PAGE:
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Rhode Island Criminal Statute of Limitations Laws

Similar to time limits for civil lawsuits, state prosecutors are required to file criminal charges within the limits established by the criminal statute of limitations. These time limits start running at the time the crime was committed, but the "clock" may be paused if the suspect is trying to evade law enforcement or living out of state. So if someone committed a bank robbery, left the state, and went into hiding under an assumed name, the clock would not start running again until that person either returned to his or her home state and/or lived openly. This does not mean crime suspects are "safe" in other states -- state troopers from different states often cooperate -- but discourages criminals from "laying low" until the statute of limitations has passed.

These time limits for criminal charges are meant to help preserve the integrity of evidence, including witness testimony, and maintain greater efficiency in the criminal justice system generally. Murder usually has no statute of limitations, but time limits typically are divided by crime classification (felony or misdemeanor).

Rhode Island Criminal Statute of Limitations at a Glance

Along with murder, there is not statute of limitations for arson, burglary, counterfeiting, robbery, rape, sexual assault, child molestation, and other serious crimes in Rhode Island. Most other felonies and misdemeanors have a three-year time limit.

Additional details of Rhode Island's time limits for criminal charges are listed below. See Time Limits to Bring a Case: The Statute of Limitations to learn about similar time limits used in civil law.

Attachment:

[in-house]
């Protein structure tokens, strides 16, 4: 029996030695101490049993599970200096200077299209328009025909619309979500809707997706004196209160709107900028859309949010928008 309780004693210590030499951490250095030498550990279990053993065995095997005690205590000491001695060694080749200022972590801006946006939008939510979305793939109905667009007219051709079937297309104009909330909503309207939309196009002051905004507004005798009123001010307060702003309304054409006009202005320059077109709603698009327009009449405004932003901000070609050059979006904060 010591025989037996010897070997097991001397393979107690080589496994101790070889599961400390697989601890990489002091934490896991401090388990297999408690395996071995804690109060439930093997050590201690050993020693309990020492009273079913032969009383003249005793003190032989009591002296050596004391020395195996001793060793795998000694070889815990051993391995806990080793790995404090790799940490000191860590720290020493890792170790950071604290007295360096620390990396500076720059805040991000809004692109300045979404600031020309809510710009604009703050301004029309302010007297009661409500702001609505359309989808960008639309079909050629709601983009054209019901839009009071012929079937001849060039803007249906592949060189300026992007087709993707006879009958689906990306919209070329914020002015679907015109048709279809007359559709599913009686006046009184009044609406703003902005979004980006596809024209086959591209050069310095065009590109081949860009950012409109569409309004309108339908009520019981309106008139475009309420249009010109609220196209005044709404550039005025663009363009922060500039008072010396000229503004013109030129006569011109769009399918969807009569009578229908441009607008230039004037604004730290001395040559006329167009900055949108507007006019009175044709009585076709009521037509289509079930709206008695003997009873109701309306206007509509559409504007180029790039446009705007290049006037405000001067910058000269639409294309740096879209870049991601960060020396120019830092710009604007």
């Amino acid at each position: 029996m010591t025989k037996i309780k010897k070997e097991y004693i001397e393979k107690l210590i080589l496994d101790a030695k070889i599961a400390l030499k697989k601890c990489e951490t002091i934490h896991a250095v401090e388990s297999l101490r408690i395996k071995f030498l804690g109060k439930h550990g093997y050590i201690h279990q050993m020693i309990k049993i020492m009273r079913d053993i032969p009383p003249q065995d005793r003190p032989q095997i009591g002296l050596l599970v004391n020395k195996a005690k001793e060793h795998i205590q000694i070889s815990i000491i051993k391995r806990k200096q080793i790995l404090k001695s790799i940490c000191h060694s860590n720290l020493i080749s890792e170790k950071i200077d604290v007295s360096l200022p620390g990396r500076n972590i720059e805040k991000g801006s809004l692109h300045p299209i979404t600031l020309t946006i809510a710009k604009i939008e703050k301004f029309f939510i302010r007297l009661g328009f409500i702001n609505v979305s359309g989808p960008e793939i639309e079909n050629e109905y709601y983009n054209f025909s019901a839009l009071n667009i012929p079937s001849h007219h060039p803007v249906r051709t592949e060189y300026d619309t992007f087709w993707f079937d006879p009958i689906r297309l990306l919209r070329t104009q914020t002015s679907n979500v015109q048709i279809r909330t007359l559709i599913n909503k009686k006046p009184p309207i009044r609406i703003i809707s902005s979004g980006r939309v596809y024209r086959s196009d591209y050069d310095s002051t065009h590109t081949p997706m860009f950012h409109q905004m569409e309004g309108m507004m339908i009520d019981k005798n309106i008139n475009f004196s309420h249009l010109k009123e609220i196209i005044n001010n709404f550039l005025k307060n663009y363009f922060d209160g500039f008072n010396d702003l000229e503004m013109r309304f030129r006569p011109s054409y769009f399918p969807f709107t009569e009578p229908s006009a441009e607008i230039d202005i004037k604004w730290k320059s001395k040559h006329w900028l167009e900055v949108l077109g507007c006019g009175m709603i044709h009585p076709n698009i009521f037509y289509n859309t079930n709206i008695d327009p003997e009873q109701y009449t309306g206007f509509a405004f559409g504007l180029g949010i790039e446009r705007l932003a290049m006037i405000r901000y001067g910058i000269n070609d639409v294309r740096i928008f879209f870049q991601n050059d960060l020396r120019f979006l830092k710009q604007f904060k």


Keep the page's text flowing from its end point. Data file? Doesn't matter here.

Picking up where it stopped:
Code Section 12-12-17; 12-12-18
Felonies Treason against state; homicide, arson, burglary, counterfeiting, forgery, robbery, rape, sexual assault, child molestation, bigamy, manufacturing, selling, distributing or possession of controlled substance, or conspiracy to any of the above: none; larceny, embezzlement, bribery, extortion, racketeering, antitrust violation, or conspiracy to any of the above: 10 yrs.; violations of refuse or hazardous waste disposal or water pollution: 7 yrs.; others: 3 yrs.
Misdemeanors 3 yrs.
Acts During Which Statute Does Not Run Stolen, lost, destroyed information: extends limitation period one year

Note: State laws are constantly changing through decisions from higher courts, the enactment of newly signed legislation, and other means. While we strive to ensure the accuracy of these pages, you should contact a Rhode Island criminal defense attorney or conduct your own legal research to verify the state law(s) you are researching.

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Rhode Island Criminal Statute of Limitations: Related Resources

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